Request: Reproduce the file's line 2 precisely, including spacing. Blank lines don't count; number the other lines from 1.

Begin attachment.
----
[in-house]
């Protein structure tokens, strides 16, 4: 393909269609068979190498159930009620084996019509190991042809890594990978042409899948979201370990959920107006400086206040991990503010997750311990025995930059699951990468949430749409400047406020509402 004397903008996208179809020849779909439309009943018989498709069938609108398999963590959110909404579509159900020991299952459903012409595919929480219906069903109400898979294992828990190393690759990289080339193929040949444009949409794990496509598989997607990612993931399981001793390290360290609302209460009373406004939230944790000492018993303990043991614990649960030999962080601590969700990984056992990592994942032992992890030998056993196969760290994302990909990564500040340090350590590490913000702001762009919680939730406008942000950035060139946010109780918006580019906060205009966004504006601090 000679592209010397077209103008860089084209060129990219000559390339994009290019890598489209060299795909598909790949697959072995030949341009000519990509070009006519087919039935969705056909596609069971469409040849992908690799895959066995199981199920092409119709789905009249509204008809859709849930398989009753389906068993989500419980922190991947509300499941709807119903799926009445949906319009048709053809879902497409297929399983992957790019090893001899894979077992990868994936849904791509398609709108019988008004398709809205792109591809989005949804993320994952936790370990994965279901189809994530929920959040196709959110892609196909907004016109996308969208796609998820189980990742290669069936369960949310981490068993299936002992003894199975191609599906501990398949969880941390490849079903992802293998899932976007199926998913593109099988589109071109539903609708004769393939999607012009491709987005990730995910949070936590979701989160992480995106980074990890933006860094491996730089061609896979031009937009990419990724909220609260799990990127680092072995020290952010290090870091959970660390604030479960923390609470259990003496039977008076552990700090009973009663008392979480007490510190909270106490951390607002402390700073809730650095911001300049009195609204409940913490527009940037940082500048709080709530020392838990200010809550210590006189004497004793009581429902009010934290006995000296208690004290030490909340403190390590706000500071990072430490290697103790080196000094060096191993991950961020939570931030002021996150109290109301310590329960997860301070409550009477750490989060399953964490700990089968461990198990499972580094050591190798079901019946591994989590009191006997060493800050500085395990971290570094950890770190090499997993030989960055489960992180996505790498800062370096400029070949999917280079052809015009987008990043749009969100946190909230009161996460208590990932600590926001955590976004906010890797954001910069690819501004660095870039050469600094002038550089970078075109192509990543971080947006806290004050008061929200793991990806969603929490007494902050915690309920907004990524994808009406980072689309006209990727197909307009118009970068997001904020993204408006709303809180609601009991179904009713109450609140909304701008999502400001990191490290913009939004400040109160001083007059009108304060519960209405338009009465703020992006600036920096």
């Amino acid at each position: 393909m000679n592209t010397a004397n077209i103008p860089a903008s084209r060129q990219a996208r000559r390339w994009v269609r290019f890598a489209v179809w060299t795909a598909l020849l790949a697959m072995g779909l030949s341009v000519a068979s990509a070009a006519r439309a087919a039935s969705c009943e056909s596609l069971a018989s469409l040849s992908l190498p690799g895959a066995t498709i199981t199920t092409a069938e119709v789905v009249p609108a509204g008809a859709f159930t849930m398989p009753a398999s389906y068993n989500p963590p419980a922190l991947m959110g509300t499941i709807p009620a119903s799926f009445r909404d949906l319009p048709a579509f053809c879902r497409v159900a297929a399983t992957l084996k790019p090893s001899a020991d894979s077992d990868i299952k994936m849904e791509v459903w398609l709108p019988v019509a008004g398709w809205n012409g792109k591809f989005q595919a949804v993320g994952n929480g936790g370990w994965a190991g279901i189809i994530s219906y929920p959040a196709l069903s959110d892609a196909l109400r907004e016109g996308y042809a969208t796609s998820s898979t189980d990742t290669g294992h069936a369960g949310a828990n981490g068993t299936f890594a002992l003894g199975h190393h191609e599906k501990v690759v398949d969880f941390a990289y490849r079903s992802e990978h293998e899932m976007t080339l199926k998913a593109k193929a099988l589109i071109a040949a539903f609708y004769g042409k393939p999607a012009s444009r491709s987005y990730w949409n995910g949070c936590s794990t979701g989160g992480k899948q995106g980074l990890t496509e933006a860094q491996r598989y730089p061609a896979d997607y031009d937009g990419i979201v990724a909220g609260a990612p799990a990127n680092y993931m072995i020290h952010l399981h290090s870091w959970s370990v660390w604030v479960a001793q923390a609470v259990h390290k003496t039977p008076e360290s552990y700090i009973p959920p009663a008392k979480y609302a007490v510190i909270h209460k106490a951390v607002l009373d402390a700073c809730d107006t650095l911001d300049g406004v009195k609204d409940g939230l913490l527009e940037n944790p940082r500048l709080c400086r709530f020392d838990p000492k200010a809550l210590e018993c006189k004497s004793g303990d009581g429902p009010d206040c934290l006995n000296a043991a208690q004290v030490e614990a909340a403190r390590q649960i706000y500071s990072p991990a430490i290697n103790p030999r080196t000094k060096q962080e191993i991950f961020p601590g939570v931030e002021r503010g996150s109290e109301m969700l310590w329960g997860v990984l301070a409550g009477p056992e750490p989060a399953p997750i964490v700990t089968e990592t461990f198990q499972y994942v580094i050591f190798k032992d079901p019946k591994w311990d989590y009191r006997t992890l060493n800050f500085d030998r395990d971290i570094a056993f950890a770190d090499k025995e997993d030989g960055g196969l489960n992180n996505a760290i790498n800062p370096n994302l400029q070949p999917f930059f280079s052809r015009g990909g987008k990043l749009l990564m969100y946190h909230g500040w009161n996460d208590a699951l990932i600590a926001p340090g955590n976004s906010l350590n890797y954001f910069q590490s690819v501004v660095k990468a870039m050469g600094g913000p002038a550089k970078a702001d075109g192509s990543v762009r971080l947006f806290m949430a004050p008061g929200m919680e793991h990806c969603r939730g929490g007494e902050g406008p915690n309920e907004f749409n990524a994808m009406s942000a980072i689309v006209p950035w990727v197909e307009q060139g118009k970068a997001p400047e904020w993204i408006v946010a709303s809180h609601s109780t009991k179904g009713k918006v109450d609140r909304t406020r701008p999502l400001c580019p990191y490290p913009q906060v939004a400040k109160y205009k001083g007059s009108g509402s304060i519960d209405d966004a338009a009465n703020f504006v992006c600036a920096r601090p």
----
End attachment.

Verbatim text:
């Protein structure tokens, strides 16, 4: 393909269609068979190498159930009620084996019509190991042809890594990978042409899948979201370990959920107006400086206040991990503010997750311990025995930059699951990468949430749409400047406020509402 004397903008996208179809020849779909439309009943018989498709069938609108398999963590959110909404579509159900020991299952459903012409595919929480219906069903109400898979294992828990190393690759990289080339193929040949444009949409794990496509598989997607990612993931399981001793390290360290609302209460009373406004939230944790000492018993303990043991614990649960030999962080601590969700990984056992990592994942032992992890030998056993196969760290994302990909990564500040340090350590590490913000702001762009919680939730406008942000950035060139946010109780918006580019906060205009966004504006601090 000679592209010397077209103008860089084209060129990219000559390339994009290019890598489209060299795909598909790949697959072995030949341009000519990509070009006519087919039935969705056909596609069971469409040849992908690799895959066995199981199920092409119709789905009249509204008809859709849930398989009753389906068993989500419980922190991947509300499941709807119903799926009445949906319009048709053809879902497409297929399983992957790019090893001899894979077992990868994936849904791509398609709108019988008004398709809205792109591809989005949804993320994952936790370990994965279901189809994530929920959040196709959110892609196909907004016109996308969208796609998820189980990742290669069936369960949310981490068993299936002992003894199975191609599906501990398949969880941390490849079903992802293998899932976007199926998913593109099988589109071109539903609708004769393939999607012009491709987005990730995910949070936590979701989160992480995106980074990890933006860094491996730089061609896979031009937009990419990724909220609260799990990127680092072995020290952010290090870091959970660390604030479960923390609470259990003496039977008076552990700090009973009663008392979480007490510190909270106490951390607002402390700073809730650095911001300049009195609204409940913490527009940037940082500048709080709530020392838990200010809550210590006189004497004793009581429902009010934290006995000296208690004290030490909340403190390590706000500071990072430490290697103790080196000094060096191993991950961020939570931030002021996150109290109301310590329960997860301070409550009477750490989060399953964490700990089968461990198990499972580094050591190798079901019946591994989590009191006997060493800050500085395990971290570094950890770190090499997993030989960055489960992180996505790498800062370096400029070949999917280079052809015009987008990043749009969100946190909230009161996460208590990932600590926001955590976004906010890797954001910069690819501004660095870039050469600094002038550089970078075109192509990543971080947006806290004050008061929200793991990806969603929490007494902050915690309920907004990524994808009406980072689309006209990727197909307009118009970068997001904020993204408006709303809180609601009991179904009713109450609140909304701008999502400001990191490290913009939004400040109160001083007059009108304060519960209405338009009465703020992006600036920096």